Welcome to the seventh installment of a semi-regular feature here at GameCritics.com—the Bargain Basement. It's as sure as death or taxes that anyone who takes up videogaming will find themselves rooting through a bargain bin at one point or another. For those that do, few things feel as satisfying as saving hard-earned cash AND getting a gem of a game at the same time.
The titles covered below can usually be purchased online or anywhere that has a selection of used or discount games. (Usually for $20.00 or less!) Please keep in mind that since the games recommended in this feature may be older and not on the latest hardware, it's assumed that the graphics aren't going to be bleeding-edge. The final scores for each title are based on a rating which takes that into account, and does not penalize them by comparing them to today's standards. Gameplay is what we're talking about here. Happy hunting, and more importantly… Happy Gaming!
In the last installment of the Basement I put the spotlight on a ten-dollar gem called Seek & Destroy, a spinoff from Takara's Choro-Q series from Japan. This month, I'm giving the thumbs-up to an installment of the series itself, a charmer of a disc retitled Gadget Racers and released domestically.
Both games are structurally similar, but instead of featuring super-deformed tanks, Gadget Racers features a huge number of cute lil' cars, both real and fantasy. With a wide range of models from both sides of the water in addition to crazier choices like a toy robot or a stone Moai head from Easter Island, everyone will be able to find something they'd like to drive.
Seeing the "racer" part is easy, but where "gadget" comes into play is the large amount of customization options available. Much like an automotive version of cult favorite Armored Core, there are a wide array of parts and accessories to choose from. Some are functional (like bigger engines and high-grip tires), but many are fanciful like squid-shaped speedometers or a pair of bull horns for your ride's roof. Mixing and matching actually plays a big part in your success rate, so don't be fooled by some of the sillier selections. While the retractable wings or racing pontoons may get laughs the first few times you see them, they can give you quite an edge in the right race.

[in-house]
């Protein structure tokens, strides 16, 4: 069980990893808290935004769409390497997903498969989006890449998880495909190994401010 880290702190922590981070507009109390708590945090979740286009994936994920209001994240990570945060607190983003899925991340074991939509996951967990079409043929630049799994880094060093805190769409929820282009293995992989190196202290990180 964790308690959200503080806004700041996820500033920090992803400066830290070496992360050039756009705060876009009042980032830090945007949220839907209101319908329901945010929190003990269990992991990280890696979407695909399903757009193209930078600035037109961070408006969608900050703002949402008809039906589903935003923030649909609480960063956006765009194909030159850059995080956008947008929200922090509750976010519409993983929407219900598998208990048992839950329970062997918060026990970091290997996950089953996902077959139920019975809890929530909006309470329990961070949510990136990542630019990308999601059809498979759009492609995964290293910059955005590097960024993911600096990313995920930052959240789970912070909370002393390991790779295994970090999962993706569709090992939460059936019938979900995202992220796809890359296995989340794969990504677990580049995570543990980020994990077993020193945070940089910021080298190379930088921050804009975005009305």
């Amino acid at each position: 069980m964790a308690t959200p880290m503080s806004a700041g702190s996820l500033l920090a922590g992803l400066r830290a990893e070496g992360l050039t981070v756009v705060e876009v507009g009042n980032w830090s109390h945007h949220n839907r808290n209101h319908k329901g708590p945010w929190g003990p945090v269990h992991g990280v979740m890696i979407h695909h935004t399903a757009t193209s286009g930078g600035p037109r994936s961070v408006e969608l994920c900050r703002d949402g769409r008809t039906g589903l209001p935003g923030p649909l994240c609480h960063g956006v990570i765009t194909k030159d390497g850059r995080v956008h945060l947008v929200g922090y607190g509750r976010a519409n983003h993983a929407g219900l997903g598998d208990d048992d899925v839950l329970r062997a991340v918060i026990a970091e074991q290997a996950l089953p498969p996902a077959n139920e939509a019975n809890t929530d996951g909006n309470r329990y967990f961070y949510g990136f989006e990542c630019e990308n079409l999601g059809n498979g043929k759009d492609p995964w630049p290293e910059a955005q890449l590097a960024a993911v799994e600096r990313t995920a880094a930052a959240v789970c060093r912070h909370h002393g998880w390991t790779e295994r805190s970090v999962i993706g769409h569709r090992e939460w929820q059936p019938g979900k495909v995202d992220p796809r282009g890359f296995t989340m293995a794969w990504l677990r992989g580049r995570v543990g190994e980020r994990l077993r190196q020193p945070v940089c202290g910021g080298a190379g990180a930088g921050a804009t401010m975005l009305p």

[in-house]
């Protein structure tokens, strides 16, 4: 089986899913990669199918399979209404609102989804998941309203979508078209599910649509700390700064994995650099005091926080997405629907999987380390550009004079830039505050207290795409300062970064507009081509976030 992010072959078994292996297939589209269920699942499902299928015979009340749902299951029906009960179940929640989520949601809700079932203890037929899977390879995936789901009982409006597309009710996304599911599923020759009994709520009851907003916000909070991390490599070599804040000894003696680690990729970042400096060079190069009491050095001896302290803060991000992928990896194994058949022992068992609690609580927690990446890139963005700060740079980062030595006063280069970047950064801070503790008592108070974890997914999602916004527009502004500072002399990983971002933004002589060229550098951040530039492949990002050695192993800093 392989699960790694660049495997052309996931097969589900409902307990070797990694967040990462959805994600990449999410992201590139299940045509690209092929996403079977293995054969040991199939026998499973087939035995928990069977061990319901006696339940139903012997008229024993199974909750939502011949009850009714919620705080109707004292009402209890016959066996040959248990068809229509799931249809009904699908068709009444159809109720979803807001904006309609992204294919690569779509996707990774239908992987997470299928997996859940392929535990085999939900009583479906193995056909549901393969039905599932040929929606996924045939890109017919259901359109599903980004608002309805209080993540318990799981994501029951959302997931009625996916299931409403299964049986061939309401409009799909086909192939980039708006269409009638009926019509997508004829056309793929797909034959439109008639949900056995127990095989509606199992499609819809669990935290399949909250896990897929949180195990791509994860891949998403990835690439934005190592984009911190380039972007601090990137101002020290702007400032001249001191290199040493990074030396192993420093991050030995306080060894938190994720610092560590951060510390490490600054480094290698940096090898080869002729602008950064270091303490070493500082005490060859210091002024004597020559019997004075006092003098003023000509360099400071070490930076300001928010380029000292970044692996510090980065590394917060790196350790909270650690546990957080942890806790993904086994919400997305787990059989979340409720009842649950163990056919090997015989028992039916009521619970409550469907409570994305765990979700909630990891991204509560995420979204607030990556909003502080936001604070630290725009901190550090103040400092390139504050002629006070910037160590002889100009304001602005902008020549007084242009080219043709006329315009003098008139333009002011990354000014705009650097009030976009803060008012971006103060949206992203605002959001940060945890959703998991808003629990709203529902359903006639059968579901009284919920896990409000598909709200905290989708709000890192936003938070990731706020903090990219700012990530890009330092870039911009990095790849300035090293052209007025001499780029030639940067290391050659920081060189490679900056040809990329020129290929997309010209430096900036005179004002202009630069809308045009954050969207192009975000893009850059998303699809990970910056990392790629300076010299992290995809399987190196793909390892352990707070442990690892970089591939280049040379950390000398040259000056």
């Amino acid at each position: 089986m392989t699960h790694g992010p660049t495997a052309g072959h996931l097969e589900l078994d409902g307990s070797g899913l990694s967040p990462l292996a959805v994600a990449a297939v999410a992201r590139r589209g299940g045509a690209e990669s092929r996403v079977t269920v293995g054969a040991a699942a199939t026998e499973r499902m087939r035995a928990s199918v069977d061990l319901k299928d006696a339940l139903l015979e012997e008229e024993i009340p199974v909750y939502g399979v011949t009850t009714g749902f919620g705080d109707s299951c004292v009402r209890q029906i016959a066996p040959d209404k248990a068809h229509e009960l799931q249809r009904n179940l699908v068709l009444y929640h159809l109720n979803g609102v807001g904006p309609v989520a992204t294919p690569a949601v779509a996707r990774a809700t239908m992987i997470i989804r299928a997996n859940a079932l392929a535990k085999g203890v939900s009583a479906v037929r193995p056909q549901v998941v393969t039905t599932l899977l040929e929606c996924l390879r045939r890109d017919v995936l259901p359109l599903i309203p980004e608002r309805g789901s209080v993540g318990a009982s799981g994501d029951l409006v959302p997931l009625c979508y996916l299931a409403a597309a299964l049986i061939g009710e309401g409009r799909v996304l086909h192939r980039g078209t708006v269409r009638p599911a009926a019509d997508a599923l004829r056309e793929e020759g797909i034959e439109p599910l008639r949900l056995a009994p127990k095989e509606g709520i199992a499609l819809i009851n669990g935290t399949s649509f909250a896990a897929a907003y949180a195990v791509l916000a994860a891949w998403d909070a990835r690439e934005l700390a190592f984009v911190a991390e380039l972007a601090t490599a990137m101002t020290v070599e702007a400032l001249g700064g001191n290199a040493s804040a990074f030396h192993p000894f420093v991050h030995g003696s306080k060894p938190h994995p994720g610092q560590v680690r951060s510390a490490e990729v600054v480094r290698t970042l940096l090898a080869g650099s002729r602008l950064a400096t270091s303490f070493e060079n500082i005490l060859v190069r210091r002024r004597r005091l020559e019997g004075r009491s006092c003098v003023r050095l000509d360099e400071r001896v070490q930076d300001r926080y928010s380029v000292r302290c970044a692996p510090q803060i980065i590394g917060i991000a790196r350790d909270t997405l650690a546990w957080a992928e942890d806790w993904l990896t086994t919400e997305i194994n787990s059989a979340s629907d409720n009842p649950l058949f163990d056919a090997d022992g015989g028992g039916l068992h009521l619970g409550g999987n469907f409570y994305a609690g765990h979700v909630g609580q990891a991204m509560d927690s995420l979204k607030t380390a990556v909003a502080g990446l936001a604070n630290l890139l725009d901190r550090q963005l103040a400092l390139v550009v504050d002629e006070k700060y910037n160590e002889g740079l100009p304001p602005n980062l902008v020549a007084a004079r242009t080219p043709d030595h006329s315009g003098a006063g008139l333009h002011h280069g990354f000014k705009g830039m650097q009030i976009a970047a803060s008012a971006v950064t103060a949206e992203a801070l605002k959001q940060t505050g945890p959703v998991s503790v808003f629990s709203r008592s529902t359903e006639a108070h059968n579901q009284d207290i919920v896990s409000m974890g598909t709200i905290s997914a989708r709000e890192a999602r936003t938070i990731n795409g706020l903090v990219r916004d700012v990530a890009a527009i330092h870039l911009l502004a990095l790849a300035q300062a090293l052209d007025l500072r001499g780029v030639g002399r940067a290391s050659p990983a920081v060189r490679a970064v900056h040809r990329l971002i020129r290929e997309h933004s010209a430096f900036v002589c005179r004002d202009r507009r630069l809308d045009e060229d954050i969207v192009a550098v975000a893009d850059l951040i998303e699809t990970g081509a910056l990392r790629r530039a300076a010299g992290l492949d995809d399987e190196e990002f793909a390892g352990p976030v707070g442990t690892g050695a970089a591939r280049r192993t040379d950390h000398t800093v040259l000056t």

Besides the sprint races (3 laps on one track) and the Grand Prix mode (going through six tracks in succession) there are a large number of "restricted" races that have specific rules for entry. Some require things like a pastel-colored body, while others limit the engine size or other features. There's a lot of content here, and the game strikes a great balance between cute novelty personality satisfying technical elements. Gadget Racers is a great choice for those who found Gran Turismo too daunting or dry, but crave more than the average arcade racer.
Dragon's Lair and Dragon's Lair II: Time Warp
Developer: Don Bluth Studios
Regular readers of this site may recall that I recently reviewed Dragon's Lair 3D: Return To The Lair. That game was a modern update based off of classic titles from way back in the 1980's. Their revolutionary approach and impressive graphics not only blew people away back in the day, but earned the series a place in history. While the more recent effort isn't all that much to crow over, I was quite tickled to see the source material re-released on DVD. The gameplay is pretty questionable, but from a historical perspective these discs are gold.
For those who have never seen the two original games, the Dragon's Lair series is quite simple. Controls consist of Up, Down, Left, Right and Action. After starting play, you watch smooth hand-drawn animation play out FMV-style and then hit a button at the appropriate time, usually signified by a yellow flash onscreen. Push the right button and progress, or push the wrong one and try again. It's so simple that the game can be played with a remote control, and it is if you use a standard DVD player to run it. Fast reflexes are a must, and it's safe to say that you'll die many, many, many times before you get the hang of it and memorize the trouble spots.
Visually, the games hold up extremely well even after all these years. Created by Don Bluth Studios, the people behind full-length animated films like The Secret Of N.I.M.H. and An American Tail, the characters are fluid, alive and extremely expressive. There's also lots of humor with dozens of amusing ways for your character to meet his doom, and a multitude of grin-inducing grunts, yelps and howls on the audio side.